You may have heard the phrase, "having a baby won't fix your marriage/relationship" - and quite rightly so. In some cases, bringing new life into the world may make the bond between you and your partner stronger in the long run, but first you have to get through the challenges that come with a new baby! Most new parents will face 'new baby stress', but that doesn't mean your relationship will get worse. When parents manage to get a good night's sleep and spend some quality time together the relationship can improve.
According to the Seattle Relationship Research Institute, within three years of having a new baby, two thirds of couples go through relationship trouble. Whether this is due to the issues and stresses that come from the hard work of raising a child or if it is in fact due to deep relationship troubles is not clear. 'New baby stress' tends to get better over time, improving as the anxiety of a new baby eases off. However, if there is more to it than that, it may be worth seeking support. Things to look out for that can tell you there are serious problems in the relationship include spending more time away from home (staying out late and avoiding spending time with your significant other), constant arguing, refusing baby duties and household chores, and substance abuse.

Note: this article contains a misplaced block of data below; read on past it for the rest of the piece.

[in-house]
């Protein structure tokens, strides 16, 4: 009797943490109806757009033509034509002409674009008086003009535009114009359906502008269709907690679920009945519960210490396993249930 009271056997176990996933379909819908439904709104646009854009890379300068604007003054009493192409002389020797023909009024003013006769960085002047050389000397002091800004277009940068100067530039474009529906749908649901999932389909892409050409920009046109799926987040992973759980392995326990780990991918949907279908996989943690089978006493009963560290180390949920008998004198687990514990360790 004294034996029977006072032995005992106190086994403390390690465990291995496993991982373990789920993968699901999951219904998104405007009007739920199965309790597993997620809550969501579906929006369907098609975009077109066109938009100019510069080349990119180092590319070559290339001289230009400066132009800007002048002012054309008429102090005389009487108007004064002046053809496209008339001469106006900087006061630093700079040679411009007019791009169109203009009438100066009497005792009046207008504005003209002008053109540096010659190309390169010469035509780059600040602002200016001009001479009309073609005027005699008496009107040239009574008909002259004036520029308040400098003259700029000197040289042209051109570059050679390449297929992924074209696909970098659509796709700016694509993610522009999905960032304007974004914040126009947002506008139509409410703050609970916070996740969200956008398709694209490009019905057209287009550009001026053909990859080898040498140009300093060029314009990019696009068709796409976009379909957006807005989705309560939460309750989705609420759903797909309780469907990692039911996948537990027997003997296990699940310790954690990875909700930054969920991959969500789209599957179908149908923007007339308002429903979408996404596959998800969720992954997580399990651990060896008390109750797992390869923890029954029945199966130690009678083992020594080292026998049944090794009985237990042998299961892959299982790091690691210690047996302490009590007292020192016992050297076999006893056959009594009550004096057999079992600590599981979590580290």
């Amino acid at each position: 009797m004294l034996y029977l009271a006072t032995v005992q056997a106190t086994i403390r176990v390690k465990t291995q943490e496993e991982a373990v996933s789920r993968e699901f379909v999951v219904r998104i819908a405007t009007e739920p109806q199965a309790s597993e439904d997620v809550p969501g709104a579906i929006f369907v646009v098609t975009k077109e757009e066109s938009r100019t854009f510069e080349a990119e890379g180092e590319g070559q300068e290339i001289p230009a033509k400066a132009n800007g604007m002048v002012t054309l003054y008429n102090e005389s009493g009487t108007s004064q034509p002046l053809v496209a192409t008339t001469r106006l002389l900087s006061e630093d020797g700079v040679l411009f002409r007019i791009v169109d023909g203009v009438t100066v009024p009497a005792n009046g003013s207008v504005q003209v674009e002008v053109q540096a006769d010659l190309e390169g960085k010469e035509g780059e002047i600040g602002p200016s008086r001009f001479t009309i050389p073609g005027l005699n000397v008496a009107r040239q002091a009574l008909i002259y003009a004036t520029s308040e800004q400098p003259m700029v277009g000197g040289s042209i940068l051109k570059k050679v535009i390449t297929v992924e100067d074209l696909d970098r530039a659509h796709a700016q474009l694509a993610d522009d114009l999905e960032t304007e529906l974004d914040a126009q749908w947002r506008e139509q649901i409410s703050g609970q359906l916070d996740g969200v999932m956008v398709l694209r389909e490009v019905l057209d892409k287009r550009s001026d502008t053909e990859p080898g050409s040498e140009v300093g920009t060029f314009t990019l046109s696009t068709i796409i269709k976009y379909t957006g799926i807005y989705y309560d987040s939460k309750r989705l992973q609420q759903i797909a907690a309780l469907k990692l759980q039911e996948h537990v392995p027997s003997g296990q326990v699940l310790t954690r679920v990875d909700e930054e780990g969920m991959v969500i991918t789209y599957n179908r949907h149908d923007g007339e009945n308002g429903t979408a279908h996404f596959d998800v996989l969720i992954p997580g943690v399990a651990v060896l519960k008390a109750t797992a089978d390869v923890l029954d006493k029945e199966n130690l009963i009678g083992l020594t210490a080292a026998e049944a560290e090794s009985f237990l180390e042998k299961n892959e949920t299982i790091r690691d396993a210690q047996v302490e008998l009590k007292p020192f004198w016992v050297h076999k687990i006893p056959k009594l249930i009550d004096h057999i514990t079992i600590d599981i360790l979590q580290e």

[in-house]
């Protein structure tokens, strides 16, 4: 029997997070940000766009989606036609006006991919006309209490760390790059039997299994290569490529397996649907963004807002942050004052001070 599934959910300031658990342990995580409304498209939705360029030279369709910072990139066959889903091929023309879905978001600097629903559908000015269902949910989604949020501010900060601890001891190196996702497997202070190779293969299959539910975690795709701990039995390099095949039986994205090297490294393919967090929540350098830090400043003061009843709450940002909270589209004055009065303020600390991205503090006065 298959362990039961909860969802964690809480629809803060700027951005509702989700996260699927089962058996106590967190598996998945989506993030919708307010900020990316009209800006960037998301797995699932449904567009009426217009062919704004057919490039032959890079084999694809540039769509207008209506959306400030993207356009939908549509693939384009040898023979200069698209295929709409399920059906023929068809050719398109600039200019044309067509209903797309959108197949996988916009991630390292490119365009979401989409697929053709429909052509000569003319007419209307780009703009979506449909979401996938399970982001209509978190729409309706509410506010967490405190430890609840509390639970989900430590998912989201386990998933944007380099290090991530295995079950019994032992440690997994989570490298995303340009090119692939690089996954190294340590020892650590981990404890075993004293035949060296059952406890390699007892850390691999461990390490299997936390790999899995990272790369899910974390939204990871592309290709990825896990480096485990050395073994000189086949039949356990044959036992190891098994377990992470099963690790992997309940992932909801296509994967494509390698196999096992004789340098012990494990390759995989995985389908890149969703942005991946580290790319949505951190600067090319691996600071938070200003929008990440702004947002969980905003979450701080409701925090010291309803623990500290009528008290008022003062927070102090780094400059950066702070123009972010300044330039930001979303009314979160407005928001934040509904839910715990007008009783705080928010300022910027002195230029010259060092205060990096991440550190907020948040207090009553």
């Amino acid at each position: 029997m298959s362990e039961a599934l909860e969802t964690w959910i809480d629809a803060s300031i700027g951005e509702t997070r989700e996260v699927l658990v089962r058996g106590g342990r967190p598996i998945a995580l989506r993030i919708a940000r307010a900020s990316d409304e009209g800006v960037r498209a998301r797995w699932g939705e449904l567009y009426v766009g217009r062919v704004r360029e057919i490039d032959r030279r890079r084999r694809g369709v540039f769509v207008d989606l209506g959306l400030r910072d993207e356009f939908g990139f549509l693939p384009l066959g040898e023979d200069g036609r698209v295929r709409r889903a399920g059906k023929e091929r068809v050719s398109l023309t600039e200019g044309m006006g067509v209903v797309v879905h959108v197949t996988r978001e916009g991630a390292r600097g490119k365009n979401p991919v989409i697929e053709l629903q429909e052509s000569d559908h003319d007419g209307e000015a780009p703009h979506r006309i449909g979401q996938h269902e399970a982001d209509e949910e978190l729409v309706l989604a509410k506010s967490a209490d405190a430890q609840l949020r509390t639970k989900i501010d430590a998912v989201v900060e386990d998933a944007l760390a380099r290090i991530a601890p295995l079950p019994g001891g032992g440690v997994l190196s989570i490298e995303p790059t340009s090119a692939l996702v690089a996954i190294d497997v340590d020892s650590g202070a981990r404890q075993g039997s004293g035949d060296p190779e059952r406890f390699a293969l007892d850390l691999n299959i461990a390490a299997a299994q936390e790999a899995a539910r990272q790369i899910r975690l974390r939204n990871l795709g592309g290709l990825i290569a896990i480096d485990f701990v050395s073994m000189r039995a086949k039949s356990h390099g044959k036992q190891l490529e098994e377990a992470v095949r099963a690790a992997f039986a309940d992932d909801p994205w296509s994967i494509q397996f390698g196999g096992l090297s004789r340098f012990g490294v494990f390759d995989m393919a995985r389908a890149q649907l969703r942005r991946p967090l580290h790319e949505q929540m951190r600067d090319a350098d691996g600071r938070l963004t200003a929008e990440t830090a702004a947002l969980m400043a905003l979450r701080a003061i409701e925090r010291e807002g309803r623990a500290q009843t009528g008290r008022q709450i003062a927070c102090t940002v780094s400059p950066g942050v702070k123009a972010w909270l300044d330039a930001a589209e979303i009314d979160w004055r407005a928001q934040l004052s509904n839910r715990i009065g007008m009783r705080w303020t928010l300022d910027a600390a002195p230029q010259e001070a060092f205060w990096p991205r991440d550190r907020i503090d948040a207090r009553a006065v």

Identifying the problems
Each new family is different, complete with their different problems and issues. Here are some of the most common stressors a new family my face, and the solutions.
Splitting the responsibilities. After the arrival of a new child, it may seem like the list of things to do is never ending. It is unfair for one person to have to do all of the household chores plus carry out most of the parenting tasks. Due to this, the parent who has taken on the larger work load may be asking the other person to do his or her part around the house and with the child. This can cause bitterness to build up on both sides as one of the parents feels as if he or she has to do everything alone whereas the other one may feel as if he or she is being nagged at and/or not doing a good enough job. Some parents may feel as if they can't ask their partner for help or tell them what needs to be done, as everybody likes to feel as if they have everything under control; this only builds resentment. Thank the other person if he or she has done something you have asked, this will allow him or her to become more receptive when something else needs doing in the future. Split the workload fairly and evenly. If one parent has been feeding the child/doing the housework all day, get up and do the night feed and give him or her extra time in bed. It may be worth making a plan when you are expecting, making notes of how you are going to fairly share the tasks that need to be done throughout the day. Communicate with your partner and tell him or her directly what you need him or her to do!